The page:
Will robotic companions and caregivers soon replace humans? We’re already using some of the technologies!
By Erin Girouard
Imagine for a moment that you are a caregiver for a family member or friend who is living with dementia. Try to visualize what a typical visit might look like – a conversation about their day, a friendly game of cards, making sure they have taken their medication, or taking a quick look around the house to make sure everything is in order.
Now imagine that you are connecting with them virtually through a robot in their home. Think this is too futuristic to be a reality? Think again.
Researchers around the world are exploring the use of telepresence robots to support caregivers in looking after individuals living with dementia. These robots, comprised of a video screen on a post with durable wheels, can travel freely and are controlled from a distance over the Internet with just a click of a mouse. They enable caregivers to have a personal visit with a loved one remotely while ensuring the environment is free of any safety hazards.
Telepresence robots are just one of the many possible options currently being studied by researchers to ease the burden on caregivers. Caregiver support has become a hot topic lately – and for good reason.
The number of older adults in Canada has increased dramatically in recent years. According to Statistic Canada’s 2016 census figures, there are now 5.9 million seniors in Canada, which means that for the first time ever seniors now outnumber children in our country. There are a number of factors that are likely contributing to this historic change, such as increased life expectancy and baby boomers reaching the age of 65.
Our aging population means that there is an increased demand for healthcare services, as well as an increase in the number of people living with chronic health conditions. According to the Alzheimer Society of Manitoba, almost 20,000 Manitobans have Alzheimer’s disease or another form of dementia. By 2038, this figure is expected to rise to over 34,000.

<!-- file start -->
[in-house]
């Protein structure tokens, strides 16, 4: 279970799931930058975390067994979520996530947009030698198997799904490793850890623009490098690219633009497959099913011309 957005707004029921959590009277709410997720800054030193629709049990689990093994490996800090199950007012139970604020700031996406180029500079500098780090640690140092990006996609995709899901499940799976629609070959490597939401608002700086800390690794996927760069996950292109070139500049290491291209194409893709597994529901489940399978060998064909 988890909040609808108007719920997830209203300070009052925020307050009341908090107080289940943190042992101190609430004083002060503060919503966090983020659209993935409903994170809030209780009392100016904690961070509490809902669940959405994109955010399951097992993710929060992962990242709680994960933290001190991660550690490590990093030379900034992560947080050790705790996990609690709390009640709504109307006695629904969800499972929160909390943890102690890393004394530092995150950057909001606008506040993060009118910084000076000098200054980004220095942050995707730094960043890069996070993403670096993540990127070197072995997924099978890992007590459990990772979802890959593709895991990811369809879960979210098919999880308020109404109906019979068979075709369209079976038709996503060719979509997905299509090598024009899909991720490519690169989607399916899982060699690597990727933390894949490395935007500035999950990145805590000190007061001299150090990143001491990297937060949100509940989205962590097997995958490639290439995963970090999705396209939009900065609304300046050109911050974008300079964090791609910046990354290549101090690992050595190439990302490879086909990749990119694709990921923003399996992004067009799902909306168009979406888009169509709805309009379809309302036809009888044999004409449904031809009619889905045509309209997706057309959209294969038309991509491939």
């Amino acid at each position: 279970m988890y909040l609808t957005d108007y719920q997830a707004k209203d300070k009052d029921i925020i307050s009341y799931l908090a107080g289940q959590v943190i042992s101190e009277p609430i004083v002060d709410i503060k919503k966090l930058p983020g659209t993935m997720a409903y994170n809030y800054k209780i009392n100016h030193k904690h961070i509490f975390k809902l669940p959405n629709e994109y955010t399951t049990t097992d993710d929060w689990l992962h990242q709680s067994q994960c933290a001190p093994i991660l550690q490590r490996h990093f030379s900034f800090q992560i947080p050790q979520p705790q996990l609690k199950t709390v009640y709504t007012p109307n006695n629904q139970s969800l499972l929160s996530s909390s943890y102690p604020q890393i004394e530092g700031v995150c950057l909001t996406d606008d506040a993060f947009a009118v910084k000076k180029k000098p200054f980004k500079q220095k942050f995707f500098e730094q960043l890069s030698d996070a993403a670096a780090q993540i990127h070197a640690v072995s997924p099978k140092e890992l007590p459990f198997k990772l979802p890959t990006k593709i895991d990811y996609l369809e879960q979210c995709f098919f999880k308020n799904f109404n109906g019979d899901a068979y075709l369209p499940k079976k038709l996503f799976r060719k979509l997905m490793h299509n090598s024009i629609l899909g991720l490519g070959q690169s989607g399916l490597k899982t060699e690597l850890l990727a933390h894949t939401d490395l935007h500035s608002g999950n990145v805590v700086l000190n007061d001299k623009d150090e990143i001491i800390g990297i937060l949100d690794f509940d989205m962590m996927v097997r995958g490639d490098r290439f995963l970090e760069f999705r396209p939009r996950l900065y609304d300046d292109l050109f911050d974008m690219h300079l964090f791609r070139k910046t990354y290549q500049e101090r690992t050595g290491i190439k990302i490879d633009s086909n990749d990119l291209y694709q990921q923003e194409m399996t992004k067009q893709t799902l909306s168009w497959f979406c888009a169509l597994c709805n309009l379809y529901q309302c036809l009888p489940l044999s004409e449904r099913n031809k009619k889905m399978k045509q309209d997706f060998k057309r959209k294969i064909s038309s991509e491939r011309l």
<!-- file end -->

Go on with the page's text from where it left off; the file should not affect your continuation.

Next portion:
While our healthcare system provides services to address the medical needs of these individuals, they will often require additional support from what are known as informal caregivers – family members, neighbours and friends. Many of us will soon find ourselves acting as a caregiver for a parent or family member living with dementia, and some of us are already on this journey with a loved one.
The work of caregiving is extremely important and can be fulfilling, but it can also be overwhelming at times and may lead to feelings of anger and frustration. Caregivers experience the challenges of looking after a loved one while balancing their career, education, household, family life and other commitments. Many are part of the so-called “sandwich generation”, who find themselves caring for aging parents while raising their own children. There may be little to no break in caregiving tasks, and time spent away from the individual living with dementia can be fraught with worry.
All of these emotions can take a toll on the caregiver’s physical and mental health. A recent report from the Canadian Institute for Health Information indicates that 45% of family caregivers providing care for older adults with dementia experience distress related to their role, compared to just 26% providing care for older adults without dementia.
So how can we as a society support caregivers and help to reduce their burden? Seeking out additional information and resources is a great place to start. The Government of Manitoba and the Alzheimer Society of Manitoba websites have more information on local support groups and other resources.
We can also continue to explore the role of technology, including innovations like the telepresence robot. A 2017 literature review from Griffith University found that telepresence robots have the potential to improve social connectedness for people living with dementia and their caregivers, though more research is needed to fully understand the potential role for this technology. The Vic Foundation is currently making plans to contribute to this growing body of research.
In addition to telepresence robots, there are various products available to help caregivers such as GPS bracelets to let caregivers know if their loved one has left a specific area, phone apps to track medication schedules and appointments, and video chat services to stay in touch when separated by distance. There is even technology available that can monitor the use of electrical appliances, lights, and thermostats. Some families like the peace of mind that comes with a fall detection button like Victoria Lifeline. To see if this option is right for your family, contact Victoria Lifeline at 204-956-6777.
If you are a caregiver, take some time to research the wide array of technology available that may assist you in caring for your loved one. Above all else, make time to take care of your own health and well-being. Take a short break to do something you enjoy, whether it is visiting with a friend, going for a walk, or curling up on the couch with a favourite movie or book. And don’t be afraid to reach out for help, whether it is to an organized caregiving support group or to a family member or friend.
At its heart, the act of caring for a loved one in need is one of the most valuable gifts a person can give. If you know an amazing caregiver, please take a moment to tell them how much you appreciate them. Caregivers give so generously of their love – let’s make sure we send some back in return.
Erin Girouard is the Communications & Public Relations Manager at Victoria General Hospital Foundation. This article is meant to be informational in nature and should not replace the advice of a trained healthcare professional.